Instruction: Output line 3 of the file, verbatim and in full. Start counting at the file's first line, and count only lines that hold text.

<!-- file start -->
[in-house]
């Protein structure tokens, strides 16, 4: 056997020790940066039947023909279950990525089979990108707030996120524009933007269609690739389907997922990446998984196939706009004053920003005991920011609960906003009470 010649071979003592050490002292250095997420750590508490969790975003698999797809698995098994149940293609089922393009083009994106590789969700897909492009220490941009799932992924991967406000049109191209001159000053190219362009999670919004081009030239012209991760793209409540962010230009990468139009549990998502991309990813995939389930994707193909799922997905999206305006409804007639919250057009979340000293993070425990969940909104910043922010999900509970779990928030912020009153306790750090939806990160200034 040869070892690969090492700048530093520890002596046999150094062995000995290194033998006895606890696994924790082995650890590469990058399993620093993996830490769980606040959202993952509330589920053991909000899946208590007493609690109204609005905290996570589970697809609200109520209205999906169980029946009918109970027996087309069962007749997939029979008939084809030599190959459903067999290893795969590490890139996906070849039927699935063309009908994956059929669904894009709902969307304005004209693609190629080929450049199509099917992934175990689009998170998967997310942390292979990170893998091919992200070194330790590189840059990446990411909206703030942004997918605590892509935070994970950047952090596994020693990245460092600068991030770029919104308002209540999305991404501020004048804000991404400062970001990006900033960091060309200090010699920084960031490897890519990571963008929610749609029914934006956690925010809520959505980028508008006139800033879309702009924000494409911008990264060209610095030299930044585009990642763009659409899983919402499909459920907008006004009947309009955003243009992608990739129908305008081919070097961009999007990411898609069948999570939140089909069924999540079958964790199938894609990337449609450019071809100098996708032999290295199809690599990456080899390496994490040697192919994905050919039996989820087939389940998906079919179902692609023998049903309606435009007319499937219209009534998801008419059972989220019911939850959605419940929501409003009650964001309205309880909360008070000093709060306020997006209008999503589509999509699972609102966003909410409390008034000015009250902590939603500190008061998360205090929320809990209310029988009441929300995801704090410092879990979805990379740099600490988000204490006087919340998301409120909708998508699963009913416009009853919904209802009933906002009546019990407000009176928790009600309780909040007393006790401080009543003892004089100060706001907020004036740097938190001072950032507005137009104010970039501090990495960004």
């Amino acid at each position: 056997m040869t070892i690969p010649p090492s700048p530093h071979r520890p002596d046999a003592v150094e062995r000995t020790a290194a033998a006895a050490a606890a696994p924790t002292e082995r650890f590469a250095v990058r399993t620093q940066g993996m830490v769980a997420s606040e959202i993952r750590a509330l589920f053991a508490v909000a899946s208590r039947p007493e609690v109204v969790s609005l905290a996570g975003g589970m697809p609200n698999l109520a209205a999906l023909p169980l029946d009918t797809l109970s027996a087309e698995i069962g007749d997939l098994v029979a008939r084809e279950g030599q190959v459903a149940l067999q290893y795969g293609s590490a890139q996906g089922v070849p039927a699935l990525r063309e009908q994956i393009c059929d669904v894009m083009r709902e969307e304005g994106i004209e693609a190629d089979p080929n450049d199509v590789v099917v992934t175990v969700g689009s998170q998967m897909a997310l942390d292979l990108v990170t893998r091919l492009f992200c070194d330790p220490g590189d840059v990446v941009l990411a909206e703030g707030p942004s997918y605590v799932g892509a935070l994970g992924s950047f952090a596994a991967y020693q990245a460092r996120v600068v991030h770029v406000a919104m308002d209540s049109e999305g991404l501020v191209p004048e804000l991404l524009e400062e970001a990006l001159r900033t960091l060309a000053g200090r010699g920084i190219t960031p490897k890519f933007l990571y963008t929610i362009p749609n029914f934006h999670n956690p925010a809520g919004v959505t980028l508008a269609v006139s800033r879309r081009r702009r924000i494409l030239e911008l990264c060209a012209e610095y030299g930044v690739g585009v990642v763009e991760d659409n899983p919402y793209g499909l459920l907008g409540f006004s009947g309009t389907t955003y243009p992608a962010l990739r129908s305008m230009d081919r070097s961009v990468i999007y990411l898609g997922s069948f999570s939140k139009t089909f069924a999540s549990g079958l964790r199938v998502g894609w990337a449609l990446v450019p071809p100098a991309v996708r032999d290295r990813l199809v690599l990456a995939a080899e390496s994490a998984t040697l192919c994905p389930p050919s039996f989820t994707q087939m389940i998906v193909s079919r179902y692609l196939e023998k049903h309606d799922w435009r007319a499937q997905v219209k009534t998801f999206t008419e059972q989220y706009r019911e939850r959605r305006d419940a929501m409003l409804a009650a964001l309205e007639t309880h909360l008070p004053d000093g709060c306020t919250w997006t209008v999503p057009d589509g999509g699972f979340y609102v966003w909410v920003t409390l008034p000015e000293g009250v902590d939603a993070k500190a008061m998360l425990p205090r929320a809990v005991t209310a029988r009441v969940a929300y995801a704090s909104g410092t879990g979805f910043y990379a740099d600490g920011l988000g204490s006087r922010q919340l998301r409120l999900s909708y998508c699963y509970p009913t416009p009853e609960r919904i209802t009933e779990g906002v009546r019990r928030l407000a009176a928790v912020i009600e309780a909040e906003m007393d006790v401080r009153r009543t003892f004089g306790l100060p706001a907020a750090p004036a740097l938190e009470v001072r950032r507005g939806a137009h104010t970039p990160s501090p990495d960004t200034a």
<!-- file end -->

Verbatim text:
């Amino acid at each position: 056997m040869t070892i690969p010649p090492s700048p530093h071979r520890p002596d046999a003592v150094e062995r000995t020790a290194a033998a006895a050490a606890a696994p924790t002292e082995r650890f590469a250095v990058r399993t620093q940066g993996m830490v769980a997420s606040e959202i993952r750590a509330l589920f053991a508490v909000a899946s208590r039947p007493e609690v109204v969790s609005l905290a996570g975003g589970m697809p609200n698999l109520a209205a999906l023909p169980l029946d009918t797809l109970s027996a087309e698995i069962g007749d997939l098994v029979a008939r084809e279950g030599q190959v459903a149940l067999q290893y795969g293609s590490a890139q996906g089922v070849p039927a699935l990525r063309e009908q994956i393009c059929d669904v894009m083009r709902e969307e304005g994106i004209e693609a190629d089979p080929n450049d199509v590789v099917v992934t175990v969700g689009s998170q998967m897909a997310l942390d292979l990108v990170t893998r091919l492009f992200c070194d330790p220490g590189d840059v990446v941009l990411a909206e703030g707030p942004s997918y605590v799932g892509a935070l994970g992924s950047f952090a596994a991967y020693q990245a460092r996120v600068v991030h770029v406000a919104m308002d209540s049109e999305g991404l501020v191209p004048e804000l991404l524009e400062e970001a990006l001159r900033t960091l060309a000053g200090r010699g920084i190219t960031p490897k890519f933007l990571y963008t929610i362009p749609n029914f934006h999670n956690p925010a809520g919004v959505t980028l508008a269609v006139s800033r879309r081009r702009r924000i494409l030239e911008l990264c060209a012209e610095y030299g930044v690739g585009v990642v763009e991760d659409n899983p919402y793209g499909l459920l907008g409540f006004s009947g309009t389907t955003y243009p992608a962010l990739r129908s305008m230009d081919r070097s961009v990468i999007y990411l898609g997922s069948f999570s939140k139009t089909f069924a999540s549990g079958l964790r199938v998502g894609w990337a449609l990446v450019p071809p100098a991309v996708r032999d290295r990813l199809v690599l990456a995939a080899e390496s994490a998984t040697l192919c994905p389930p050919s039996f989820t994707q087939m389940i998906v193909s079919r179902y692609l196939e023998k049903h309606d799922w435009r007319a499937q997905v219209k009534t998801f999206t008419e059972q989220y706009r019911e939850r959605r305006d419940a929501m409003l409804a009650a964001l309205e007639t309880h909360l008070p004053d000093g709060c306020t919250w997006t209008v999503p057009d589509g999509g699972f979340y609102v966003w909410v920003t409390l008034p000015e000293g009250v902590d939603a993070k500190a008061m998360l425990p205090r929320a809990v005991t209310a029988r009441v969940a929300y995801a704090s909104g410092t879990g979805f910043y990379a740099d600490g920011l988000g204490s006087r922010q919340l998301r409120l999900s909708y998508c699963y509970p009913t416009p009853e609960r919904i209802t009933e779990g906002v009546r019990r928030l407000a009176a928790v912020i009600e309780a909040e906003m007393d006790v401080r009153r009543t003892f004089g306790l100060p706001a907020a750090p004036a740097l938190e009470v001072r950032r507005g939806a137009h104010t970039p990160s501090p990495d960004t200034a």